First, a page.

Audit Objectives

| May 10, 2011

In last week’s post, I discussed the two types of sustainability audits required by OHSAS 18001.  In this week’s post, I am going to focus on the objectives necessary for an effective OHSMS internal audit program.

Just as there are different types of sustainability audits, there are different types of objectives required for management system audits.  Importantly, an organization needs both audit program objectives and specific objectives to guide the conduct of each individual audit.  Although the audit program objectives and individual audit objectives are related, they are not necessarily identical.

It is important to remember that an audit and an audit program are not the same thing.  An audit is a “systematic, independent and documented process for obtaining audit evidence and evaluating it objectively to determine the extent to which audit criteria are fulfilled”.  An audit program is “set of one or more audits planned for a specific time frame and directed toward a specific purpose”.  (Definitions from ISO 19011:2002)

OHSAS 18001 requires that an audit program be established. 

An audit program involves more than just doing audits every once and a while.  It requires audit planning and it requires the creation of audit procedures.  As set out in the note to the definition in ISO 19011 –  an audit program includes “all activities necessary for planning, organizing and conducting the audits”.

ISO 19011 provides guidance on how an organization should go about establishing an audit program for conducting management system audits.  Although originally developed for quality and environmental management system audits, the United States version (ANSI/ISO/ASQ QE 19011S) was expanded in 2008 to cover OHSMS audits.  ISO 19011 is currently being revised to cover all management system audits – regardless of subject matter or discipline.  It is anticipated that this revision of ISO 19011 will be published in the fall of 2011.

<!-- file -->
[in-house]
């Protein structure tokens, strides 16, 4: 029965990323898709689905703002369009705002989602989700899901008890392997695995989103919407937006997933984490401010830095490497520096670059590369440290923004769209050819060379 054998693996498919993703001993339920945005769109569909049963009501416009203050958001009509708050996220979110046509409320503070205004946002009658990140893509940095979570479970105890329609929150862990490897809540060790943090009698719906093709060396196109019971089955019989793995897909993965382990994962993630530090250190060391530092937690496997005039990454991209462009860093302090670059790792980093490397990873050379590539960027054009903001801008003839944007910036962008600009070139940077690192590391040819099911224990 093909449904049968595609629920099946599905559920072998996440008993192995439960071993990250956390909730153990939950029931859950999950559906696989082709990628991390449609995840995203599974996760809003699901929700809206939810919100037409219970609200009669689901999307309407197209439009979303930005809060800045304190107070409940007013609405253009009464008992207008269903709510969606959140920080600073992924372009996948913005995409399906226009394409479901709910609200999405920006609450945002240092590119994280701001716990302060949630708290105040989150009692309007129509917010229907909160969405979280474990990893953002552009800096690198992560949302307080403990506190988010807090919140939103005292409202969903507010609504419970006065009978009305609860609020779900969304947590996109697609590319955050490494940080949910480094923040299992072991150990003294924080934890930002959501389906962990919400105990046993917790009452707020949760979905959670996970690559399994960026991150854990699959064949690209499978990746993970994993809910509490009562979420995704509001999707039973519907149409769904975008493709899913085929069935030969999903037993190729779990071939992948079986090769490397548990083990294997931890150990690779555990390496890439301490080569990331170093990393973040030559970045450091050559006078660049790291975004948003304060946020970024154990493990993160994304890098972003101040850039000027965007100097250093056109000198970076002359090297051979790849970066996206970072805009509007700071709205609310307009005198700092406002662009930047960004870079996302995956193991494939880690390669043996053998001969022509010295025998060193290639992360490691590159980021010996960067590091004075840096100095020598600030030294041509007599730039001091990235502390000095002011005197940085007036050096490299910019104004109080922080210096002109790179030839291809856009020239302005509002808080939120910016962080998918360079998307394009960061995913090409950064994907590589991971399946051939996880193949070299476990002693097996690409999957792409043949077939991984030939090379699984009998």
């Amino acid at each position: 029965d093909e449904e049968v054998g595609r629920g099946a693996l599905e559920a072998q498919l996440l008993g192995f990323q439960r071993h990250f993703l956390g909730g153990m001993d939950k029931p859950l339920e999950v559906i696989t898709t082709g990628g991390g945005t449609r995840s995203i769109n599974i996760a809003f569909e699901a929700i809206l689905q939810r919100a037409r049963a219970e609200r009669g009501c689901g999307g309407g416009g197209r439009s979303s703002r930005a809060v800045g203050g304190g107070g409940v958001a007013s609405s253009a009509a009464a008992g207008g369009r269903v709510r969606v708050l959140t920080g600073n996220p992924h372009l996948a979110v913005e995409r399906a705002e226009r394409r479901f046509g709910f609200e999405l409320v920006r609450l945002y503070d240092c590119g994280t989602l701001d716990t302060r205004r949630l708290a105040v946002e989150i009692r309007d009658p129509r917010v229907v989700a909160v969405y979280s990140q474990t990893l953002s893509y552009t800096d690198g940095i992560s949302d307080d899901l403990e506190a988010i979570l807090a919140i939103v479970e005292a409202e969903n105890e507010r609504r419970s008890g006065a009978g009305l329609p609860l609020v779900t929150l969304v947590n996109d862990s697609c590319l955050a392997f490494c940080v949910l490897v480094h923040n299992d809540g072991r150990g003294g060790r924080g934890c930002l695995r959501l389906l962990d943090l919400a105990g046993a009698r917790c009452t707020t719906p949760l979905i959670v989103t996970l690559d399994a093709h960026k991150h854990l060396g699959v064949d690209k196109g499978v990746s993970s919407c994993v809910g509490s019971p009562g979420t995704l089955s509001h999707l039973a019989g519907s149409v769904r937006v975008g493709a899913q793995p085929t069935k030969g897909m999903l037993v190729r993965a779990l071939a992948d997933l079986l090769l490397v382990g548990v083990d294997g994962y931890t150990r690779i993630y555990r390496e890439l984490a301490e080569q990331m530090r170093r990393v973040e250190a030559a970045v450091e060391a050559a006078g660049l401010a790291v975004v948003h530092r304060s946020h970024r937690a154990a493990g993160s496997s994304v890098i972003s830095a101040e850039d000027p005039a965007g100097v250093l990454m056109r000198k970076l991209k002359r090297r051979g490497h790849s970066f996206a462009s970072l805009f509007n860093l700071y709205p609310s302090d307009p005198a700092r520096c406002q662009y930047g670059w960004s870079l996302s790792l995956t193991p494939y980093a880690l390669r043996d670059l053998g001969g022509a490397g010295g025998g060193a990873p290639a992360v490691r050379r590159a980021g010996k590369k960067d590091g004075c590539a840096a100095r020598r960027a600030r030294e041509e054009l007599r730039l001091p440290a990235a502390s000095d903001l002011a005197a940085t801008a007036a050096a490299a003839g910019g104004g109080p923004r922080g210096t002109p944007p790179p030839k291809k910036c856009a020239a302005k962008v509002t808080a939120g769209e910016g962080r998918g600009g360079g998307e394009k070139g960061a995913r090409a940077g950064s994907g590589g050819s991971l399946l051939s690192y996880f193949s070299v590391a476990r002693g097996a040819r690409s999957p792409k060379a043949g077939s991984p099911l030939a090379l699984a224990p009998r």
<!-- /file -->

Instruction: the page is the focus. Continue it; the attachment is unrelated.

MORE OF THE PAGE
One of the keys to a successful audit program is establishing objectives to guide the planning and implementation of the audits that are to be conducted.  These audit program objectives need to be consistent with the policies, priorities and objectives of the organization as a whole.  This will help to ensure that the audits conducted – taken as a whole – provide the information top management needs to assess the suitability, adequacy and effectiveness of the OH&S management system. (Click here to read a prior blog on evaluating the effectiveness of an OHSMS.)  

Want additional guidance on establishing audit program objectives for an OHSMS audit?

Check out section 5.2.1 of ANSI/ISO/ASQ QE 19011S.  For example, section S5.2.1.3 suggests that objectives for an OHSMS audit program might include consideration of the frequency and severity the injury or illness that may be caused by particular hazards.  Other objectives for an audit program may include the identification of opportunities for reducing OH&S risks, enhancing customer product stewardship, verification of supply chain capabilities and evaluation of contractor control.   The internal audit program objectives need to be closely aligned with the goals of the organization.

© ENLAR® Compliance Services, Inc. (2011)

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Category: OHSMS Auditing, OHSMS Implementation, Standard Development

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